[swift-evolution] [Review] SE-0023 API Design Guidelines
dabrahams at apple.com
Sat Jan 30 21:49:30 CST 2016
on Fri Jan 29 2016, Erica Sadun <swift-evolution at swift.org> wrote:
> It suddenly occurs to me it's almost the 31st and I haven't actually
> responded to the proposal as a proposal.
Thanks for taking the time to do this, Erica. I'm going to take issue
with some of your feedback below, but please know this is motivated by a
desire to make the most of your contribution. I think your feedback is
valuable, but much of the signal is getting lost.
> I heartily endorse a general set of API guidelines and I appreciate
> this first approach towards satisfying that goal. I have issues with
> two sections.
> First, I'd entirely eliminate the guidance in the "Be Grammatical"
> section and move the section with boolean assertions and property
> names to Special Instructions.
I *think* I may know why you want to eliminate the first part, but I
have no clue why you think it'd be better to move the other part.
Statements like these don't really provide much useful feedback, because
we can't tell what problems you think you're solving.
> * I disagree with the mutating/non-mutating differentiation. I started
> writing about this here before personally abandoning it as too big a
> question: Grammatical.md
> <https://github.com/erica/SwiftStyle/blob/master/Grammatical.md>. In a
> nutshell, side-effects and pure functionality are not considered the
> way I'd want them to be and the ed/ing naming is problematic.
I still don't really understand this objection. I do believe that
generalizing beyond "mutating" to cover "anything with side-effects"
would improve the guideline quite a lot. I don't understand any of the
rest of your beef with this guideline.
> * The protocol question is big and wide as well, and I have written
> on-list: it's not "the role of a protocol to describe implementation
> details...Going that way leads you to over-designated hungarian-esque
> guidelines that I'd rather keep loose, friendly, and sensible."
You have written that, but nothing in the guidelines suggests describing
> In "Conventions":
> * I don't like endorsing that any property could or should not be O(1)
> (vs recommending using a function instead)
We don't do that. We merely say that if it's not O(1) it should be
documented as such.
> * The case convention for enumerations remains conventional without a
> guiding principle. I'd rather have a firm "use lower camel case for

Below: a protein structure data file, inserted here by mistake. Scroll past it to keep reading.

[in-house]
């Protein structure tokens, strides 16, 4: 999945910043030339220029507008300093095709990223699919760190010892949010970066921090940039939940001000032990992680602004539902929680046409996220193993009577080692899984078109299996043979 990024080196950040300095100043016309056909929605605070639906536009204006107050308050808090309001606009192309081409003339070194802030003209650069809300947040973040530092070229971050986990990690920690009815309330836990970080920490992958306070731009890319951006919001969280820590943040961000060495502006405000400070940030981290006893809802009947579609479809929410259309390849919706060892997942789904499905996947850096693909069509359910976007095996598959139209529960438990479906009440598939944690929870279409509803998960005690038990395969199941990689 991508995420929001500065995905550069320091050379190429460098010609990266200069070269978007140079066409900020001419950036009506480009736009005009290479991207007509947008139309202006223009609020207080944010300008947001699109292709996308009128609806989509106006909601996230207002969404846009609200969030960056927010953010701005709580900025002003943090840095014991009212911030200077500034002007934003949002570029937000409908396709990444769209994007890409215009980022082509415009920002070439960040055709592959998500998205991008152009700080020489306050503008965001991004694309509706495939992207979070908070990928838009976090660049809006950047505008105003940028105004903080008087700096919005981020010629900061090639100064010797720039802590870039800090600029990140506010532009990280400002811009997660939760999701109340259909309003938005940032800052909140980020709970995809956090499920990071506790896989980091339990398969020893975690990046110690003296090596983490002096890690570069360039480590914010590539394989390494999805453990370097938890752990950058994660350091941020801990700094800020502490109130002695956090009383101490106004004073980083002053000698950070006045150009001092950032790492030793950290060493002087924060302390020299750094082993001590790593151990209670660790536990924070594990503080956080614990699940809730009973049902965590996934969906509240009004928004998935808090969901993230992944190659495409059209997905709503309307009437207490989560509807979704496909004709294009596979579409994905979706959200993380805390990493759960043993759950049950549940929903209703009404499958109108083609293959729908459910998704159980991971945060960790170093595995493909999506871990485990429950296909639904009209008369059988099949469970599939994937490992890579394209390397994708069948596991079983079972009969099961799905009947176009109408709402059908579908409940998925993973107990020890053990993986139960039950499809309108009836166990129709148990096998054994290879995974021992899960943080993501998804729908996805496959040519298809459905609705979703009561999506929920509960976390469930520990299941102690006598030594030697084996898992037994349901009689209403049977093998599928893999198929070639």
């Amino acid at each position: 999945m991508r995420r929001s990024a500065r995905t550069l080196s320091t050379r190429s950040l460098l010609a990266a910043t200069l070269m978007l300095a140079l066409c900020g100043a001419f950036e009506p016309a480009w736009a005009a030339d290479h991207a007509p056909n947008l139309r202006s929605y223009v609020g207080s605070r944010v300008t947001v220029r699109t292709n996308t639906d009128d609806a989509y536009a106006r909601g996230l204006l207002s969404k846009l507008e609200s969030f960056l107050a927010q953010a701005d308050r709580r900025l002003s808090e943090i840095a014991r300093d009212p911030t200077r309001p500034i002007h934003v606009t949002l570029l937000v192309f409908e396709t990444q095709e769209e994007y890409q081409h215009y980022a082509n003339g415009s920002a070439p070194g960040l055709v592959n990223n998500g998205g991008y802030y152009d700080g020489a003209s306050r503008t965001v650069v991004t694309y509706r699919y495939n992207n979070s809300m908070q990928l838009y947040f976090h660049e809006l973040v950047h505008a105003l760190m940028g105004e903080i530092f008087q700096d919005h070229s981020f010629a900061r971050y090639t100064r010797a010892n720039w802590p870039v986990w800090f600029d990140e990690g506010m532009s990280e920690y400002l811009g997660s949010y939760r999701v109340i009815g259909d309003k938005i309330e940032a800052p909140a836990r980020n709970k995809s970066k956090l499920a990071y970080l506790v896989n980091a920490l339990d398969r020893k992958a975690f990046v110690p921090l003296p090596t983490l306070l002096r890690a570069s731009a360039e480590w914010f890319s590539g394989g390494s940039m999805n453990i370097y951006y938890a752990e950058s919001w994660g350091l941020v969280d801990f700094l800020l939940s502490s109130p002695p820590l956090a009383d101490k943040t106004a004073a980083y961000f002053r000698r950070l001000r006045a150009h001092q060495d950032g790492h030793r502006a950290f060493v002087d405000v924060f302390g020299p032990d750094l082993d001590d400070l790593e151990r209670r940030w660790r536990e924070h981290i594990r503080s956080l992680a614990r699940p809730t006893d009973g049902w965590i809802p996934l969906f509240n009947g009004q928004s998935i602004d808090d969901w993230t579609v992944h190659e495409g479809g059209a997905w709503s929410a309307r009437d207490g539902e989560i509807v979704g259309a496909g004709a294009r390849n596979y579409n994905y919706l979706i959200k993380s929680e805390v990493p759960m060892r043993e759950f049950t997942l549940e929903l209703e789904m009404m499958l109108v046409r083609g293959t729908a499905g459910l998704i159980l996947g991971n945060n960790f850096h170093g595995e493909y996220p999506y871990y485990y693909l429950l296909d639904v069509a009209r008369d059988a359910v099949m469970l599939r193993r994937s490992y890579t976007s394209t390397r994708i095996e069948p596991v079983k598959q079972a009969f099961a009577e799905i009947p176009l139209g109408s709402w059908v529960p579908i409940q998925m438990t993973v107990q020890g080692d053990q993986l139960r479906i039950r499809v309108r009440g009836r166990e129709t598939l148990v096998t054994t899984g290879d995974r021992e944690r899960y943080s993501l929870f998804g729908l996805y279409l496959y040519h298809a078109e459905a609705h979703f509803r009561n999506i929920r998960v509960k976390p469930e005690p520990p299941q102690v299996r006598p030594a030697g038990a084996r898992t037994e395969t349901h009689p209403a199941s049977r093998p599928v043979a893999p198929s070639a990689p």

> members" that I can complain about (because it feels to me like "pick
> a type layout for this memory", so upper camel) rather than "use upper
> camel and let everyone on the Swift team complain about it" once and
> for all.
* With regard to argument labels, I'd like to add two rules,
> as detailed in-thread and written about here: ArgumentLabels.md
> Differentiate related calls whose implementations are distinguished by
> their parameters, as you would with initializers, using first
> parameter labels. Instead of loginWithUserName("blah", password:
> "...") and loginWithCredential(myCredential), prefer:
> login(userName: "blah", password: "...")
> login(credential: myCredential)
> This approach emphasizes the action being taken (login) and demotes
> the actual arguments involved in performing that action. In doing so,
> they require labels to differentiate which implementation of that
> action is to be used.
> Prefer external names for the first parameter when the natural
> semantic relationship between the parameters is stronger than their
> relation to the operation.
That rule doesn't work for any one-parameter methods, unless you think
they should never have first argument labels.
> For example, the following calls use labels for the first parameter:
> login(userName: "blah", password: "...")
> moveTo(x: 50.0, y: 30.0)
> constructColor(red: 0.2, green: 0.3, blue: 0.1)
> This example is contrary to Swift's normal naming scheme which
> integrates the first argument into the function or method name, for
> loginWithUserName("blah", password: "...")
> moveToX(50.0, y: 30.0)
> constructColorWithRed(0.2, green: 0.3, blue: 0.1)
> The relationships between (x, y), (username, password), and (red,
> green, blue) are strong enough to allow you to make a judgement call
> to employ an external label.
> The following shows a counter-example.
> addLineTo(p1, withWidth: 25.0)
> In this call, the point and width have no natural
> relationship. There's no reason to create an external label for the
> first argument so this example follows the standard Swift call
Thanks again for your feedback, Erica. If you'd care to clarify any of
the points above, that'd be extra awesome.
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